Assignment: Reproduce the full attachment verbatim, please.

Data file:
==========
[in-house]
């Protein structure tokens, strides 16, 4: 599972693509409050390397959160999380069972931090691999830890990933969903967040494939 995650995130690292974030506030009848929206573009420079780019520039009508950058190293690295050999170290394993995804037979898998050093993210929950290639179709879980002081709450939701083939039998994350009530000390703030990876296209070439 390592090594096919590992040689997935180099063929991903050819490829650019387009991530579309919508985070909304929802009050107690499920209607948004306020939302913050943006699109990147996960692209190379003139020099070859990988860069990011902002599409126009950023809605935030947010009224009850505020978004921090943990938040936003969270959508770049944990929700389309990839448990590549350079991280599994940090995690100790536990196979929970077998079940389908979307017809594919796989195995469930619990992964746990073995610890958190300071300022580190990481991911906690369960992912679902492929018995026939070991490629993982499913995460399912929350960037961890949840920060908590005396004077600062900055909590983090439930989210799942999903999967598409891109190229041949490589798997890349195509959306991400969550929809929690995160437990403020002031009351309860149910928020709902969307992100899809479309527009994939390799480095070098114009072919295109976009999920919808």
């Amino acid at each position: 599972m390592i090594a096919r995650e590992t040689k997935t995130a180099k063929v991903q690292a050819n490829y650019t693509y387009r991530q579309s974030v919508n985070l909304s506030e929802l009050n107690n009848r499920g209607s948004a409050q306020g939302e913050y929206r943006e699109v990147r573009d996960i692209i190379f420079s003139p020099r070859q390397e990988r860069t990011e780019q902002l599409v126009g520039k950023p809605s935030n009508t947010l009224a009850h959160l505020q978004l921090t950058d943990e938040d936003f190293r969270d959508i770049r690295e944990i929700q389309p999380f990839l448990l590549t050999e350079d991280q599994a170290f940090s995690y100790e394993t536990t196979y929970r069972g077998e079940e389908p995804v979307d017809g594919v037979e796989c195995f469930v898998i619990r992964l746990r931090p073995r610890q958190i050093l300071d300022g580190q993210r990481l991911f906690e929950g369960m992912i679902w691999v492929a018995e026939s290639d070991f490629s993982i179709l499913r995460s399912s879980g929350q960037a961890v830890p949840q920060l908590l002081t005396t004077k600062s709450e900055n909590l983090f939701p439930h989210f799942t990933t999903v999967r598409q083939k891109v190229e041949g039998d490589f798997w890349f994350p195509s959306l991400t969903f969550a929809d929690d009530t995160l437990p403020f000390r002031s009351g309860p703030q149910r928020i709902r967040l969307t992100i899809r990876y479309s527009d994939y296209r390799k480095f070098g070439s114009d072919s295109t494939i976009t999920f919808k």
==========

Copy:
[in-house]
């Protein structure tokens, strides 16, 4: 599972693509409050390397959160999380069972931090691999830890990933969903967040494939 995650995130690292974030506030009848929206573009420079780019520039009508950058190293690295050999170290394993995804037979898998050093993210929950290639179709879980002081709450939701083939039998994350009530000390703030990876296209070439 390592090594096919590992040689997935180099063929991903050819490829650019387009991530579309919508985070909304929802009050107690499920209607948004306020939302913050943006699109990147996960692209190379003139020099070859990988860069990011902002599409126009950023809605935030947010009224009850505020978004921090943990938040936003969270959508770049944990929700389309990839448990590549350079991280599994940090995690100790536990196979929970077998079940389908979307017809594919796989195995469930619990992964746990073995610890958190300071300022580190990481991911906690369960992912679902492929018995026939070991490629993982499913995460399912929350960037961890949840920060908590005396004077600062900055909590983090439930989210799942999903999967598409891109190229041949490589798997890349195509959306991400969550929809929690995160437990403020002031009351309860149910928020709902969307992100899809479309527009994939390799480095070098114009072919295109976009999920919808």
């Amino acid at each position: 599972m390592i090594a096919r995650e590992t040689k997935t995130a180099k063929v991903q690292a050819n490829y650019t693509y387009r991530q579309s974030v919508n985070l909304s506030e929802l009050n107690n009848r499920g209607s948004a409050q306020g939302e913050y929206r943006e699109v990147r573009d996960i692209i190379f420079s003139p020099r070859q390397e990988r860069t990011e780019q902002l599409v126009g520039k950023p809605s935030n009508t947010l009224a009850h959160l505020q978004l921090t950058d943990e938040d936003f190293r969270d959508i770049r690295e944990i929700q389309p999380f990839l448990l590549t050999e350079d991280q599994a170290f940090s995690y100790e394993t536990t196979y929970r069972g077998e079940e389908p995804v979307d017809g594919v037979e796989c195995f469930v898998i619990r992964l746990r931090p073995r610890q958190i050093l300071d300022g580190q993210r990481l991911f906690e929950g369960m992912i679902w691999v492929a018995e026939s290639d070991f490629s993982i179709l499913r995460s399912s879980g929350q960037a961890v830890p949840q920060l908590l002081t005396t004077k600062s709450e900055n909590l983090f939701p439930h989210f799942t990933t999903v999967r598409q083939k891109v190229e041949g039998d490589f798997w890349f994350p195509s959306l991400t969903f969550a929809d929690d009530t995160l437990p403020f000390r002031s009351g309860p703030q149910r928020i709902r967040l969307t992100i899809r990876y479309s527009d994939y296209r390799k480095f070098g070439s114009d072919s295109t494939i976009t999920f919808k």